Referring to FIG. 2, the known RFF is comprised of roller bearing 62, transverse shaft 70, and finger 55. The most commonly used roller bearing configuration, similar to that shown in FIG. 4b, incorporates a roller bearing 62 riding on needle bearings 64 which roll on transverse shaft 70. Another known combination, called a journal bearing as shown typically in FIG. 4a, uses a solid roller bearing 62 without needle bearings. Center bore 65 of journal bearing 62 (FIG. 4a) is machined to be in close tolerance with outer diameter 73 of shaft 70. In both the needle bearing type and the journal bearing type roller bearing assembly, the transverse shaft 70 has a hardened cylindrical surface 75. Thus, in operation, either the center bore 65 of journal bearing type roller bearing, or the set of needle bearings of the needle bearing type roller bearing is in direct contact with the hardened cylindrical surface 75 of shaft 70.
Referring again to FIG. 2 of the prior art, follower finger 55 includes first end 52 defining valve actuating pad 53, second end 56 defining pivot recess 57, and generally parallel side walls 58. Side walls 58 contain first bore 59 and second bore 60 positioned in axial alignment with each other and formed generally perpendicular to the longitudinal axis of the finger. The diameter of the first and second bores is selected to be slightly larger than diameter 73 of shaft 70 for receiving ends 77 of shaft 70. With roller bearing 62 in place on shaft 70, and ends 77 of shaft 70 in place in first and second bores 59 and 60 of side walls 58, ends 77 of shaft 70, which are softer that the hardened cylindrical surface 75 of the shaft, are mechanically deformed as by orbital staking or the like, as known in the art. Thus, once the staking operation is completed, roller bearing 62 rotates freely on shaft 70 while shaft 70 is fixed from axial rotation and lateral movement, relative to finger 55. Side walls 58 of finger 55, positioned adjacent to first and second diametral surfaces 54 of roller bearing 62 restrain roller bearing 62 from excessive lateral movement.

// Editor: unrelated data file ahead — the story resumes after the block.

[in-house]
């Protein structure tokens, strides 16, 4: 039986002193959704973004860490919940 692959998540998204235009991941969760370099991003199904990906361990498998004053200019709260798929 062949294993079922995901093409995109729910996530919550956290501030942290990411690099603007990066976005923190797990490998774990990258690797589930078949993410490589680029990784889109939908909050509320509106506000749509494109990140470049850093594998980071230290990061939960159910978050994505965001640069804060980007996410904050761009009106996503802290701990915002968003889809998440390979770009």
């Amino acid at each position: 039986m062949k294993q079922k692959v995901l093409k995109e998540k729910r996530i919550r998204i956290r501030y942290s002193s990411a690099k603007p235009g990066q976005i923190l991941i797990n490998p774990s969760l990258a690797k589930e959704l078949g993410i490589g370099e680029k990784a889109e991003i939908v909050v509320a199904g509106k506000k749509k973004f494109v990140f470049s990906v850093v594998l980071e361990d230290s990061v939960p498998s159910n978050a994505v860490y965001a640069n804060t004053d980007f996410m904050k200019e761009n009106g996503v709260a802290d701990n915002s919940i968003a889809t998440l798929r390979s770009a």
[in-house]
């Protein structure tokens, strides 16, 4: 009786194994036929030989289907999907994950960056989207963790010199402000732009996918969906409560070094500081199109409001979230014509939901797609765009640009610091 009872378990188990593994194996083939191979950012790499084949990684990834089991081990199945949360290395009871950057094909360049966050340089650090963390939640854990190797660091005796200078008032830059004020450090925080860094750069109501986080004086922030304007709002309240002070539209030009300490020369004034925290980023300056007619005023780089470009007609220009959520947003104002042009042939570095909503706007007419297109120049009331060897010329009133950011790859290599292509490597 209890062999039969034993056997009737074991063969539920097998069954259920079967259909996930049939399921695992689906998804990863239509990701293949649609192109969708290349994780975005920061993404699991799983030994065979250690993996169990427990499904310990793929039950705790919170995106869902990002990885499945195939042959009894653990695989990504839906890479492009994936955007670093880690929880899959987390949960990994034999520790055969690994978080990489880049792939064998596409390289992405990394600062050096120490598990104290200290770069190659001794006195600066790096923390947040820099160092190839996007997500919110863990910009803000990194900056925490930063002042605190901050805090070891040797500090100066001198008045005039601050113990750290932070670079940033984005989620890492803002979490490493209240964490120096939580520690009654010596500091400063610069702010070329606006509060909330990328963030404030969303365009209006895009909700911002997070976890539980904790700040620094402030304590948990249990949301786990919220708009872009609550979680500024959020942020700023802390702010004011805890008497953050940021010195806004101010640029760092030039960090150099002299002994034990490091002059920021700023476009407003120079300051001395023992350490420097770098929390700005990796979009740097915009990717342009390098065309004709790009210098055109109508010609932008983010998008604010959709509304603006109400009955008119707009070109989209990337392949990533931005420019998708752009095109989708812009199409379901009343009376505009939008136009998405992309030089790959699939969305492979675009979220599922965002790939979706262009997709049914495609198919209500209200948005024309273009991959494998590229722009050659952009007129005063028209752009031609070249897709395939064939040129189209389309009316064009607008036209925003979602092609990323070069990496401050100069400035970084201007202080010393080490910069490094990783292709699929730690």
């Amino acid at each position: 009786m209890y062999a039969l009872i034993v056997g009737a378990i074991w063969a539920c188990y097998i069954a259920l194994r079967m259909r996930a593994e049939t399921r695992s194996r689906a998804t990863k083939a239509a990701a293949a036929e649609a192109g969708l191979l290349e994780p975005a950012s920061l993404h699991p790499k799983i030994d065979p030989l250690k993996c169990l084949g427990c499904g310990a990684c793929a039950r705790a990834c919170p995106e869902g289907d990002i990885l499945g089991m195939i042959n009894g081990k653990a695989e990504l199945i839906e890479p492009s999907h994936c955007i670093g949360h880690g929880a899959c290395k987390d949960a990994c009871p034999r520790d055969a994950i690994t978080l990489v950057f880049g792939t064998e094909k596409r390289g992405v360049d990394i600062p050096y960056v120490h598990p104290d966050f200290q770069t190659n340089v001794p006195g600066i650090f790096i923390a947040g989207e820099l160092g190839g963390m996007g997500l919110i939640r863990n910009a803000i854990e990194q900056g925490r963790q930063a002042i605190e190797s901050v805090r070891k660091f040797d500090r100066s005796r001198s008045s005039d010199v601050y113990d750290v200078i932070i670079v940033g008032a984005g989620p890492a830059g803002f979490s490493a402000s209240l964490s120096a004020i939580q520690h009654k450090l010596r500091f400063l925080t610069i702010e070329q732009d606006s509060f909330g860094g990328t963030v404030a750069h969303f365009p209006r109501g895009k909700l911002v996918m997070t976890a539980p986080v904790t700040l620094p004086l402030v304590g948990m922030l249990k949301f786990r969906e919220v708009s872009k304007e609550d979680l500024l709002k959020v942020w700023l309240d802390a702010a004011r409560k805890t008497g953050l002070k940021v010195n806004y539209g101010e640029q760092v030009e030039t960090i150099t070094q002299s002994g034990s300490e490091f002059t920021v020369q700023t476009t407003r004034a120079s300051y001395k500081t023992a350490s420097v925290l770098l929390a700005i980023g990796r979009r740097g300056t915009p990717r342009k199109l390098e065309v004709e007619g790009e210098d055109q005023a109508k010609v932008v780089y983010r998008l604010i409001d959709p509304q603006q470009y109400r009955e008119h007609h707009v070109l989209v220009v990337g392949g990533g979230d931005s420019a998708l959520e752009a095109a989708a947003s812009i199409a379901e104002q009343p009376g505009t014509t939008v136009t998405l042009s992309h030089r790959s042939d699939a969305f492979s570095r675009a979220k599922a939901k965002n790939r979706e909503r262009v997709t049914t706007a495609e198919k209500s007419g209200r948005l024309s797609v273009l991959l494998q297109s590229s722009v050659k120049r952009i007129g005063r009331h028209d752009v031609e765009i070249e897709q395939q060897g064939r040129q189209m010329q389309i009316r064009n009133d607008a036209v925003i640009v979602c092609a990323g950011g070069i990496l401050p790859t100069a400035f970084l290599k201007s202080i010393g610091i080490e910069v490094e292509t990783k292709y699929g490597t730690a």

Referring again to FIG. 1a, in assembly, pivot recess 57 of second end 56 of follower finger 55 is pivotally engaged with plunger cap 36 at upper end 29 of HLA member 25. Lower end 32 of HLA member 25 is anchored in mating pocket 13 in cylinder head 12. Valve actuating pad 53 of first end 52 of finger 55 is in contact with the end of valve stem 20. In the view shown in FIG. 1a, valve 15 is in its closed position seated against valve seat 14. In the same view, circular portion 31 of the cam is engaged with roller bearing 62 of RFF 10.